Isolation of the di-acid of formula (I) from the reaction mixture is simple, i.e. by adding acid and filtering off the precipitated product. The product abtained has a high degree of purity. Alkylamides, which are normally formed as side-products in the prior art method, and which can only be eliminated with difficulty, are not produced.
An additional, economical, advantage of the present method is that the 3-oxo-pentanedioic acid of formula (X) which is used as a starting material herein is less expensive than the corresponding di-esters of formula (III) which are normally prepared by esterifying the corresponding di-acid (X).
In view of the foregoing, the present invention provides a noticeable enrichment of the art.
The invention is further illustrated and not limited by the following examples. Unless otherwise stated all parts therein are by weight.
To 1200 parts of cold water (about 5° C.) there are added 292 parts of 3-oxo-pentanedioic acid and the reaction mixture is further cooled to -5° C. 1770 Parts of methanamine 35% in water are then added slowly while stirring and cooling to a temperature between -5° C. and 5° C. The reaction mixture is further cooled to about -15° C. Then 370 parts of 1-chloro-2-propanone are added portionwise under vigorous cooling. An exothermic reaction takes place and the temperature of the mixture raises to about 15° C. It is again cooled to about 0° C. and further stirred at this temperature for about 16 hours. The reaction mixture is then poured onto a mixture of 4000 parts of ice and 2200 parts of concentrated hydrochloric acid solution (10.5 N) and stirring is continued for 20 minutes. The product is filtered off and dried in vacuo at 50° C. over CaCl2, yielding 335 parts (85%) of 3-carboxy-1,4-dimethyl-1H-pyrrole-2-acetic acid, mp. 192.8°-194.6° C. dec.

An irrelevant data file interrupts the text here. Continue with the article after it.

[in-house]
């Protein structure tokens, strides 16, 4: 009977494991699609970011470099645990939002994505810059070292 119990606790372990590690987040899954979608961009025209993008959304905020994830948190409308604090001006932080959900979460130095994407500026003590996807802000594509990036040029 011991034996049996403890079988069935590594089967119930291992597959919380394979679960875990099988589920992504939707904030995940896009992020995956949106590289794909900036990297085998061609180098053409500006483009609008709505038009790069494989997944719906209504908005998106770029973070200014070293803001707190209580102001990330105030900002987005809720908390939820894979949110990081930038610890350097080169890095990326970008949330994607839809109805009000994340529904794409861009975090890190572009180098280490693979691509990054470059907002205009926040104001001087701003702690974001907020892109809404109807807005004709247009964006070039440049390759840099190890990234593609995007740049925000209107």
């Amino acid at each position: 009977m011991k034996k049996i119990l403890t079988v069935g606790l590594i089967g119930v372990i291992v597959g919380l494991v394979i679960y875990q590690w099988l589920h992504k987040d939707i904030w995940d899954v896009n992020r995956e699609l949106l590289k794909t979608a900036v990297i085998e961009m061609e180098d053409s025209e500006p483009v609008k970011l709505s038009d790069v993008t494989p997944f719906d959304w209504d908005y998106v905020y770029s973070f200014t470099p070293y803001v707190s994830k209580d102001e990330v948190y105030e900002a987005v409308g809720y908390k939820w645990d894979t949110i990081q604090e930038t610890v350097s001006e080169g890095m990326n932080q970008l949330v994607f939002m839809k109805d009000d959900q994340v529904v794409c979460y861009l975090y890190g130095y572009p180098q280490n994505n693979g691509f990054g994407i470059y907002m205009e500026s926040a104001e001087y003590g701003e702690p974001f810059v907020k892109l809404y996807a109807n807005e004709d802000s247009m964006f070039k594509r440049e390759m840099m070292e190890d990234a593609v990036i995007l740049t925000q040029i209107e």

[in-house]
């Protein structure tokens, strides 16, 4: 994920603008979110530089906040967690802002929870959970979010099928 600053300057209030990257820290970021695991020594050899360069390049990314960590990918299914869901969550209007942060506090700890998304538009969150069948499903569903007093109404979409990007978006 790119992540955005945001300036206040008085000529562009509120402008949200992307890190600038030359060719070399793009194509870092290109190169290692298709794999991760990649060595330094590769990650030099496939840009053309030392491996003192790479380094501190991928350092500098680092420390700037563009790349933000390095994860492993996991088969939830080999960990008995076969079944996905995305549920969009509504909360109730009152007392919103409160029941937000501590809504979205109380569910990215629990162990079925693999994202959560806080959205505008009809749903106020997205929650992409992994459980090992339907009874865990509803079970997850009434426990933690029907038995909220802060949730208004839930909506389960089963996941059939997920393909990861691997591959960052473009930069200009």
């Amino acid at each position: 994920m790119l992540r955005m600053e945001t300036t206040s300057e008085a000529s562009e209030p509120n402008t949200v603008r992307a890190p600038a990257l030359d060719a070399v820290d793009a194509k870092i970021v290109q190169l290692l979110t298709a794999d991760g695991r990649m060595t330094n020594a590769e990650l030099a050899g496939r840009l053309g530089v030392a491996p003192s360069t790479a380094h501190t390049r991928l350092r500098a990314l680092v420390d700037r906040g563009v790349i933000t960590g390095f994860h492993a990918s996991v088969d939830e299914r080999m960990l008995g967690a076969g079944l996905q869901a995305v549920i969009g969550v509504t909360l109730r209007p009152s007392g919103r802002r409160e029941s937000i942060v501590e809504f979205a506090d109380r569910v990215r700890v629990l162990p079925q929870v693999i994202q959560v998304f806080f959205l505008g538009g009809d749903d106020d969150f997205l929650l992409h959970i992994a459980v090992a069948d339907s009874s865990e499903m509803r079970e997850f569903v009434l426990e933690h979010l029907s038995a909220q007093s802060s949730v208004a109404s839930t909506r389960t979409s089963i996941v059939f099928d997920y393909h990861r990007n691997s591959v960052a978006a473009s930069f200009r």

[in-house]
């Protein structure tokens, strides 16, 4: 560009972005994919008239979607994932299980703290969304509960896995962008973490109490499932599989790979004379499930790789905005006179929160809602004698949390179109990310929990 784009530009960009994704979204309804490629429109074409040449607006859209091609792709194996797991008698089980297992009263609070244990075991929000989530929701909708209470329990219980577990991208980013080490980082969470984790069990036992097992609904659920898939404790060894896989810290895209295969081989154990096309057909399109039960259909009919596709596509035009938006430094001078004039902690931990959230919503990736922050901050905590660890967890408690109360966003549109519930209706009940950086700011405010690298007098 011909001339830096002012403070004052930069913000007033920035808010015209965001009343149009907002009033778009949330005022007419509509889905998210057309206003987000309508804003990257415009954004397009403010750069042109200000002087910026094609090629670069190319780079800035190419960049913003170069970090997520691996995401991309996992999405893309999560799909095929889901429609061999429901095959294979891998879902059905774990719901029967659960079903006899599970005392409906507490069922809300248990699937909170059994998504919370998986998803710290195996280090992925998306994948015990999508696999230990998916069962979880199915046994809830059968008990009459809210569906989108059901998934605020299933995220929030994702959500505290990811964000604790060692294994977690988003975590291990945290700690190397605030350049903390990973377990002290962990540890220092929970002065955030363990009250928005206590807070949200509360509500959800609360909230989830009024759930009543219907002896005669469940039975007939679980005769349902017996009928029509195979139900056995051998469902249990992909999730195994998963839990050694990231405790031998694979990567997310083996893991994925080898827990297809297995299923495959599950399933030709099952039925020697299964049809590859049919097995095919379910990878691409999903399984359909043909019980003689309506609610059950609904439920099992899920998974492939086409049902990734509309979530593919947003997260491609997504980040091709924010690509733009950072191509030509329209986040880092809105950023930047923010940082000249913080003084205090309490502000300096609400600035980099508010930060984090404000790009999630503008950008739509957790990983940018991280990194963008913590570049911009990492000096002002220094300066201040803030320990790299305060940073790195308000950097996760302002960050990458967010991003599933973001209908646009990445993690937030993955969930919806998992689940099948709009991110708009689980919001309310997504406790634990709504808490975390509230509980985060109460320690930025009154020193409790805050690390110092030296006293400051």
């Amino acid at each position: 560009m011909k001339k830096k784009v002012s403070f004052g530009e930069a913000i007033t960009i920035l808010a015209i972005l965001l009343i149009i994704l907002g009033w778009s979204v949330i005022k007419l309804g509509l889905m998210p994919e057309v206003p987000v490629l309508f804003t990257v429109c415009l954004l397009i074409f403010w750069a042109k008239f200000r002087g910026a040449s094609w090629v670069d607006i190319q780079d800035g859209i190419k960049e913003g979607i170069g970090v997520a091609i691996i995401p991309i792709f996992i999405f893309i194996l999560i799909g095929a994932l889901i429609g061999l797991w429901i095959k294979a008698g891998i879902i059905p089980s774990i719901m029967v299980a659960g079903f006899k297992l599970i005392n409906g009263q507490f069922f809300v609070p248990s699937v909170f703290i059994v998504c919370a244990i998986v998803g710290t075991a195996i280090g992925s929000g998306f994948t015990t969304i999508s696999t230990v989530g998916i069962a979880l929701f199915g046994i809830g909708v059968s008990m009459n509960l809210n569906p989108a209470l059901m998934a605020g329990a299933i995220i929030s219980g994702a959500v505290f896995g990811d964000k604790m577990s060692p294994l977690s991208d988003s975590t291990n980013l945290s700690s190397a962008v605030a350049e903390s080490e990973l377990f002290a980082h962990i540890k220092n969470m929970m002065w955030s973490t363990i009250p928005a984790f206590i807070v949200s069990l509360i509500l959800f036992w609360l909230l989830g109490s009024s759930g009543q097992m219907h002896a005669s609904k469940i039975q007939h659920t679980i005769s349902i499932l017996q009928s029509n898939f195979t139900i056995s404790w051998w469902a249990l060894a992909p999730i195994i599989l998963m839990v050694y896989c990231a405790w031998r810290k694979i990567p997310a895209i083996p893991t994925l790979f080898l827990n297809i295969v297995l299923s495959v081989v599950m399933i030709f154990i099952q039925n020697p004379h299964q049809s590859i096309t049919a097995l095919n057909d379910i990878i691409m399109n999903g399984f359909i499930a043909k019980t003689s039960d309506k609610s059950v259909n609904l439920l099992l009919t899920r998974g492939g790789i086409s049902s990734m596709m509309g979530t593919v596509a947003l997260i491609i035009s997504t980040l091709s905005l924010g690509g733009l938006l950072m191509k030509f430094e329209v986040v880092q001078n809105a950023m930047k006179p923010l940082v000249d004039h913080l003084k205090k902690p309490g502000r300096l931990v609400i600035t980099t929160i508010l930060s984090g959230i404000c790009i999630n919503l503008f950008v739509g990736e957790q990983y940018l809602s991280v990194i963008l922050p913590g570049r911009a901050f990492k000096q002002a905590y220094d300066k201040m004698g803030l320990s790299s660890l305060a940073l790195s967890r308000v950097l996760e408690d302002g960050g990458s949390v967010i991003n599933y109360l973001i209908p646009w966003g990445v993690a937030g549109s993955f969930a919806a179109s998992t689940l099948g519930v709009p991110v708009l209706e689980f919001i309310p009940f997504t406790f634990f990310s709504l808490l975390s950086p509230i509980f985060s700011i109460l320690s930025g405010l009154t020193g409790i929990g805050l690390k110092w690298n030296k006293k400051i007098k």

Following the procedure of Example I and using equivalent amounts of the appropriate starting materials there are also obtained:
3-carboxy-1-methyl-1H-pyrrole-2-acetic acid; and
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|US3865840 *||Feb 16, 1973||Feb 11, 1975||Mcneilab Inc||Process of preparing 1,4-diloweralkyl-3-loweralkoxy-carbonyl-2-acetates|
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|EP0092487A1 *||Apr 19, 1983||Oct 26, 1983||Montedison S.p.A.||Process for the preparation of 3-carboxy-1,4-dimethylpyrrol-2-acetic acid|
|EP0105664A1 *||Sep 21, 1983||Apr 18, 1984||Montedison S.p.A.||Process for the preparation of 3-carboxy-1-methylpyrrol-2-acetic-acid and alkali metal salts thereof|